Prediction of novel virus–host interactions by integrating clinical symptoms and protein sequences

by Wang Liu-Wei, Şenay Kafkas, Jun Chen, Jesper Tegnér, Robert Hoehndorf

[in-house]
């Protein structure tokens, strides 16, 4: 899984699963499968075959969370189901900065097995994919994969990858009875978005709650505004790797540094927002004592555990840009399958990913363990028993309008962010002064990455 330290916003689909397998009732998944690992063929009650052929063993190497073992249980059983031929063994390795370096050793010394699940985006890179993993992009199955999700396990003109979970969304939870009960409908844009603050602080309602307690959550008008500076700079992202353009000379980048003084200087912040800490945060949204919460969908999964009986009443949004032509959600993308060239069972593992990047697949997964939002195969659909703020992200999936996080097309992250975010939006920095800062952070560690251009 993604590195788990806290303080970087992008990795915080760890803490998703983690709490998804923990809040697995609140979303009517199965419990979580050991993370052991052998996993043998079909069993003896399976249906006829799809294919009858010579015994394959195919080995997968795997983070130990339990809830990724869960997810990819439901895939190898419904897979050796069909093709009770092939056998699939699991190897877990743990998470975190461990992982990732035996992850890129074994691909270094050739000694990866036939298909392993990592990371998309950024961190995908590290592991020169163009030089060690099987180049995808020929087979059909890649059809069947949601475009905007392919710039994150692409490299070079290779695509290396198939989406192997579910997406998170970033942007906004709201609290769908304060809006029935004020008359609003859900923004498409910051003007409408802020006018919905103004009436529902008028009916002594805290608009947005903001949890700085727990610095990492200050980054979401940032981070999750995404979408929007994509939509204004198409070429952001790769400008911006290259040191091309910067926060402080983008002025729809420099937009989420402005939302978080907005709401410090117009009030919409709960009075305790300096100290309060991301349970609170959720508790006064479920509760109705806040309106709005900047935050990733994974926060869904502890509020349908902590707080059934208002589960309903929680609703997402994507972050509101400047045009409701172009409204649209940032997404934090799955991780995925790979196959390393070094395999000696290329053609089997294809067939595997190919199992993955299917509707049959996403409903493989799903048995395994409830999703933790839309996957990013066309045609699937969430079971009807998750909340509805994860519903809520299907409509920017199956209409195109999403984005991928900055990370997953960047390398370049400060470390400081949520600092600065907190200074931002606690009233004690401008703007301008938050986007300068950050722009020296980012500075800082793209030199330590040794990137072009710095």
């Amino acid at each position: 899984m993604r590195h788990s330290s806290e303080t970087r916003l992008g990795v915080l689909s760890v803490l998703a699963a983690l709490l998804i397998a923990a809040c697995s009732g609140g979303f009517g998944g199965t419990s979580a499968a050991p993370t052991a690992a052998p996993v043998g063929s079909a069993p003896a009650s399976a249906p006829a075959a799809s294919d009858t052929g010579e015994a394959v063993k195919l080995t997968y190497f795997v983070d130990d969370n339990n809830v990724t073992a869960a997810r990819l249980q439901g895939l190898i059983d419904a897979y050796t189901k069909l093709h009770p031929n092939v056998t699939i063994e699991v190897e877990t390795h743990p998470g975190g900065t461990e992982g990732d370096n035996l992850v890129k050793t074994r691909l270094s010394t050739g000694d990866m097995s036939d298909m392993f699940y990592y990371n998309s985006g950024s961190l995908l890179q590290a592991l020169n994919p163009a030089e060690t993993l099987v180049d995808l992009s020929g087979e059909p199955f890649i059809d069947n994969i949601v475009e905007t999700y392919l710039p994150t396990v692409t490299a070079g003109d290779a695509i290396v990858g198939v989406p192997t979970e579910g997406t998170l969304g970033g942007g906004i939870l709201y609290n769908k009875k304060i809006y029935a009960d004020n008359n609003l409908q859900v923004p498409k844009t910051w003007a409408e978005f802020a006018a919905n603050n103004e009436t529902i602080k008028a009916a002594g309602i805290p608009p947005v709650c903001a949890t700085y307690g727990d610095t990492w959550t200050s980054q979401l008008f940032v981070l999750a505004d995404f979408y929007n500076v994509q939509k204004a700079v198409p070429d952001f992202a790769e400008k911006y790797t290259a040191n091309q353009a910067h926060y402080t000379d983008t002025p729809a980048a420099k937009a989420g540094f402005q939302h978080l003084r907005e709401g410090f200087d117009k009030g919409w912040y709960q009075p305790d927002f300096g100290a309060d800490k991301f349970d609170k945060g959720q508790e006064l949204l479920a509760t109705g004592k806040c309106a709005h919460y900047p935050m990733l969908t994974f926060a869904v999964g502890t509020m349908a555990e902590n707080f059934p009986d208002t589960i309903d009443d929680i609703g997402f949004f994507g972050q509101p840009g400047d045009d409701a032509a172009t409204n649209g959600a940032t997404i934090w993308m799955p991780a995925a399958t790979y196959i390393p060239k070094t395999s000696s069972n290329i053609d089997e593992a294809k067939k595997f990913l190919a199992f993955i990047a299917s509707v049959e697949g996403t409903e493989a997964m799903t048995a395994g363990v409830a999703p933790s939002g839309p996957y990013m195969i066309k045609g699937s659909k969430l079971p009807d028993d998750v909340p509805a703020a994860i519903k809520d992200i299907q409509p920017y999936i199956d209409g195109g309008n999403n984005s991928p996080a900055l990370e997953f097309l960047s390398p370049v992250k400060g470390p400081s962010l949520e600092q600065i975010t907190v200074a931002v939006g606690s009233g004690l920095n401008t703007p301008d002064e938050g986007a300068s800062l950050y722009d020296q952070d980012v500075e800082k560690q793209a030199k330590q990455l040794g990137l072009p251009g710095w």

Infectious diseases from novel viruses are becoming a major public health concern. Fast identification of virus–host interactions can reveal mechanistic insights of infectious diseases and shed light on potential treatments and drug discoveries. Current computational prediction methods for novel viruses are based only on protein sequences. Yet, it is not clear to what extent other important features, such as the symptoms caused by the viruses, could contribute to a predictor. Disease phenotypes (i.e., symptoms) are readily accessible from clinical diagnosis and we hypothesize that they may act as a potential proxy and an additional source of information for the underlying molecular interactions between the pathogens and hosts.